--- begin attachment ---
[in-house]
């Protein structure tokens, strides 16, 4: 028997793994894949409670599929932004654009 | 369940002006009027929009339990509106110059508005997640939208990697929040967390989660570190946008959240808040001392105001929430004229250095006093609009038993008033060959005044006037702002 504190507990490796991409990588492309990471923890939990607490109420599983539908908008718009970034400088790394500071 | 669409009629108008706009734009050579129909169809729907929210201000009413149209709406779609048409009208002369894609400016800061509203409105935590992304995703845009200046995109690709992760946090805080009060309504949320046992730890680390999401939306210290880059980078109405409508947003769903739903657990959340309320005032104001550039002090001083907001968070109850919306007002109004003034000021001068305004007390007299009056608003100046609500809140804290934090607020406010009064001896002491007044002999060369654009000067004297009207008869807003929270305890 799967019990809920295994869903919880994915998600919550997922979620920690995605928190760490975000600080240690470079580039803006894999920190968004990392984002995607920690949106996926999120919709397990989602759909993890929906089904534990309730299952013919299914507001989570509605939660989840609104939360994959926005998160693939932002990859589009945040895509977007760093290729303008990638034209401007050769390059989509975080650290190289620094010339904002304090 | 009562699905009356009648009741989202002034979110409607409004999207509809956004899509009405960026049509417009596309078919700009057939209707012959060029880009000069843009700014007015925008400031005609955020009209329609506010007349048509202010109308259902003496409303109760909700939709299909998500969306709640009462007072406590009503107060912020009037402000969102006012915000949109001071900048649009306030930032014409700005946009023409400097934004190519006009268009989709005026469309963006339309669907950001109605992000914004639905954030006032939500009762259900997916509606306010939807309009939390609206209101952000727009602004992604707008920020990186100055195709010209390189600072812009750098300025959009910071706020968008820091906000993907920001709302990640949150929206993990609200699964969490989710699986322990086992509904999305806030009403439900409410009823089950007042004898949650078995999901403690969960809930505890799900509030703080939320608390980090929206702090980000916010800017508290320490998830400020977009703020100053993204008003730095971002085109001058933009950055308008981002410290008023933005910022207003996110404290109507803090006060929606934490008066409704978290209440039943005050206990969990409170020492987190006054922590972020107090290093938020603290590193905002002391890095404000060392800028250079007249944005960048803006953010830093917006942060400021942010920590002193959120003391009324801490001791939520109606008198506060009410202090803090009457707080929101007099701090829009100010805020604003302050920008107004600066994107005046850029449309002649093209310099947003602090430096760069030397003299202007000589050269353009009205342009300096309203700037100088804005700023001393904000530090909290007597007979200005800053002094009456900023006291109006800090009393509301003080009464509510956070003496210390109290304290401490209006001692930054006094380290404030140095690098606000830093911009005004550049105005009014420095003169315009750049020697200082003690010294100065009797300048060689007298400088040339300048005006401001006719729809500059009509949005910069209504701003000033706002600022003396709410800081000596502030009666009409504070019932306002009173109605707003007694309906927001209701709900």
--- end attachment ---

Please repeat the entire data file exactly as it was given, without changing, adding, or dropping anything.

[in-house]
């Protein structure tokens, strides 16, 4: 028997793994894949409670599929932004654009 | 369940002006009027929009339990509106110059508005997640939208990697929040967390989660570190946008959240808040001392105001929430004229250095006093609009038993008033060959005044006037702002 504190507990490796991409990588492309990471923890939990607490109420599983539908908008718009970034400088790394500071 | 669409009629108008706009734009050579129909169809729907929210201000009413149209709406779609048409009208002369894609400016800061509203409105935590992304995703845009200046995109690709992760946090805080009060309504949320046992730890680390999401939306210290880059980078109405409508947003769903739903657990959340309320005032104001550039002090001083907001968070109850919306007002109004003034000021001068305004007390007299009056608003100046609500809140804290934090607020406010009064001896002491007044002999060369654009000067004297009207008869807003929270305890 799967019990809920295994869903919880994915998600919550997922979620920690995605928190760490975000600080240690470079580039803006894999920190968004990392984002995607920690949106996926999120919709397990989602759909993890929906089904534990309730299952013919299914507001989570509605939660989840609104939360994959926005998160693939932002990859589009945040895509977007760093290729303008990638034209401007050769390059989509975080650290190289620094010339904002304090 | 009562699905009356009648009741989202002034979110409607409004999207509809956004899509009405960026049509417009596309078919700009057939209707012959060029880009000069843009700014007015925008400031005609955020009209329609506010007349048509202010109308259902003496409303109760909700939709299909998500969306709640009462007072406590009503107060912020009037402000969102006012915000949109001071900048649009306030930032014409700005946009023409400097934004190519006009268009989709005026469309963006339309669907950001109605992000914004639905954030006032939500009762259900997916509606306010939807309009939390609206209101952000727009602004992604707008920020990186100055195709010209390189600072812009750098300025959009910071706020968008820091906000993907920001709302990640949150929206993990609200699964969490989710699986322990086992509904999305806030009403439900409410009823089950007042004898949650078995999901403690969960809930505890799900509030703080939320608390980090929206702090980000916010800017508290320490998830400020977009703020100053993204008003730095971002085109001058933009950055308008981002410290008023933005910022207003996110404290109507803090006060929606934490008066409704978290209440039943005050206990969990409170020492987190006054922590972020107090290093938020603290590193905002002391890095404000060392800028250079007249944005960048803006953010830093917006942060400021942010920590002193959120003391009324801490001791939520109606008198506060009410202090803090009457707080929101007099701090829009100010805020604003302050920008107004600066994107005046850029449309002649093209310099947003602090430096760069030397003299202007000589050269353009009205342009300096309203700037100088804005700023001393904000530090909290007597007979200005800053002094009456900023006291109006800090009393509301003080009464509510956070003496210390109290304290401490209006001692930054006094380290404030140095690098606000830093911009005004550049105005009014420095003169315009750049020697200082003690010294100065009797300048060689007298400088040339300048005006401001006719729809500059009509949005910069209504701003000033706002600022003396709410800081000596502030009666009409504070019932306002009173109605707003007694309906927001209701709900």